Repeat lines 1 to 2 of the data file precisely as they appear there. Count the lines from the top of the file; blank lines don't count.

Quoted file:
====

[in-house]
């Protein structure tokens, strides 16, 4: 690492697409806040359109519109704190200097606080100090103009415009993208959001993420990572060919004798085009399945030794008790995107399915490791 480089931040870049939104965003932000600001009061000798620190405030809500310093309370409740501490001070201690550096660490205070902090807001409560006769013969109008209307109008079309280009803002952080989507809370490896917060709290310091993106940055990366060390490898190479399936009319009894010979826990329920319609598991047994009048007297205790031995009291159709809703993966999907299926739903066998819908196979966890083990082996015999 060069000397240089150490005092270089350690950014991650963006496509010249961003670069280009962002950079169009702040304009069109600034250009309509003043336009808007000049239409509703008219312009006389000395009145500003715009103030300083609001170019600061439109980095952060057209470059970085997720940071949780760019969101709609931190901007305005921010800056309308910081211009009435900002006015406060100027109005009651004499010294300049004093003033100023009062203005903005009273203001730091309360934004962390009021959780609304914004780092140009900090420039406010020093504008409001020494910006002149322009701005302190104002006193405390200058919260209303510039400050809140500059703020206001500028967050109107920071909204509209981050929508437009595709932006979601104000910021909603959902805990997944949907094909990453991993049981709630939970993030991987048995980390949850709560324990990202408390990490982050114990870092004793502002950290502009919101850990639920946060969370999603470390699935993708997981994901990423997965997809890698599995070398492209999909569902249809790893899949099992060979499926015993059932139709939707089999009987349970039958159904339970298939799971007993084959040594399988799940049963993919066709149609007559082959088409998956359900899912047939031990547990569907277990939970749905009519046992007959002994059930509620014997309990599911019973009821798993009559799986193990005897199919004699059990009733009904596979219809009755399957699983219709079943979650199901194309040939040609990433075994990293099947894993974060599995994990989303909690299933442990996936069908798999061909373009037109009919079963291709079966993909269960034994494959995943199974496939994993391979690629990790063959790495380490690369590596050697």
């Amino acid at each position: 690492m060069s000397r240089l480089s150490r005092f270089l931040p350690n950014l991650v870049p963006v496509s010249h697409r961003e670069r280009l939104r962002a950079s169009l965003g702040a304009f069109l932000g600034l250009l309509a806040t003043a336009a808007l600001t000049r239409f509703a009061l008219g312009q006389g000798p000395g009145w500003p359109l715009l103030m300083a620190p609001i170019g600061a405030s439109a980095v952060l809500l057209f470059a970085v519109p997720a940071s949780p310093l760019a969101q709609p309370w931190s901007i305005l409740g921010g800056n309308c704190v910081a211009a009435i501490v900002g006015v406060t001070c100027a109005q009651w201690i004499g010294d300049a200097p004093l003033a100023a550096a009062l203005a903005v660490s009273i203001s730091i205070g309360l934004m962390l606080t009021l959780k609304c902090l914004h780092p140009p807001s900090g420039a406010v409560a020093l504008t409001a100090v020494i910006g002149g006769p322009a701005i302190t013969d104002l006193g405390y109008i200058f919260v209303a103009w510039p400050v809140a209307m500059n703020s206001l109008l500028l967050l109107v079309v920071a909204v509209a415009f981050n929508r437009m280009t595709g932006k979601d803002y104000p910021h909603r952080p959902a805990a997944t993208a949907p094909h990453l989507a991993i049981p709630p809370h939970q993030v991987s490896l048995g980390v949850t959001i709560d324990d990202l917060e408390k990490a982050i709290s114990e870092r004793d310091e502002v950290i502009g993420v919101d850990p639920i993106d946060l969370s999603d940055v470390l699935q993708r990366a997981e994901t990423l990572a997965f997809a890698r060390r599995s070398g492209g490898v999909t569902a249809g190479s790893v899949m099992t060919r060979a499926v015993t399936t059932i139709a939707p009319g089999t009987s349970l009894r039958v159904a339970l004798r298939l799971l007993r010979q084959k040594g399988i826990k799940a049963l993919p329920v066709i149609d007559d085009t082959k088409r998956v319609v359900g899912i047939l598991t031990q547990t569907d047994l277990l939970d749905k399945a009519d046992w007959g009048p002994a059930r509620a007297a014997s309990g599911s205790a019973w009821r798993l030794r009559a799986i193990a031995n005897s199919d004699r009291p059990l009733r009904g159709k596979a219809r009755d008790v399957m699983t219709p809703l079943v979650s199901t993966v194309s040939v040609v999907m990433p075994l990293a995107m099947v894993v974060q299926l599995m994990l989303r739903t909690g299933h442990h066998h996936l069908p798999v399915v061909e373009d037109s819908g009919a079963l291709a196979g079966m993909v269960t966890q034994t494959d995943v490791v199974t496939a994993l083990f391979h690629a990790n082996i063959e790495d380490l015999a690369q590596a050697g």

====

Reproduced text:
[in-house]
């Protein structure tokens, strides 16, 4: 690492697409806040359109519109704190200097606080100090103009415009993208959001993420990572060919004798085009399945030794008790995107399915490791 480089931040870049939104965003932000600001009061000798620190405030809500310093309370409740501490001070201690550096660490205070902090807001409560006769013969109008209307109008079309280009803002952080989507809370490896917060709290310091993106940055990366060390490898190479399936009319009894010979826990329920319609598991047994009048007297205790031995009291159709809703993966999907299926739903066998819908196979966890083990082996015999 060069000397240089150490005092270089350690950014991650963006496509010249961003670069280009962002950079169009702040304009069109600034250009309509003043336009808007000049239409509703008219312009006389000395009145500003715009103030300083609001170019600061439109980095952060057209470059970085997720940071949780760019969101709609931190901007305005921010800056309308910081211009009435900002006015406060100027109005009651004499010294300049004093003033100023009062203005903005009273203001730091309360934004962390009021959780609304914004780092140009900090420039406010020093504008409001020494910006002149322009701005302190104002006193405390200058919260209303510039400050809140500059703020206001500028967050109107920071909204509209981050929508437009595709932006979601104000910021909603959902805990997944949907094909990453991993049981709630939970993030991987048995980390949850709560324990990202408390990490982050114990870092004793502002950290502009919101850990639920946060969370999603470390699935993708997981994901990423997965997809890698599995070398492209999909569902249809790893899949099992060979499926015993059932139709939707089999009987349970039958159904339970298939799971007993084959040594399988799940049963993919066709149609007559082959088409998956359900899912047939031990547990569907277990939970749905009519046992007959002994059930509620014997309990599911019973009821798993009559799986193990005897199919004699059990009733009904596979219809009755399957699983219709079943979650199901194309040939040609990433075994990293099947894993974060599995994990989303909690299933442990996936069908798999061909373009037109009919079963291709079966993909269960034994494959995943199974496939994993391979690629990790063959790495380490690369590596050697």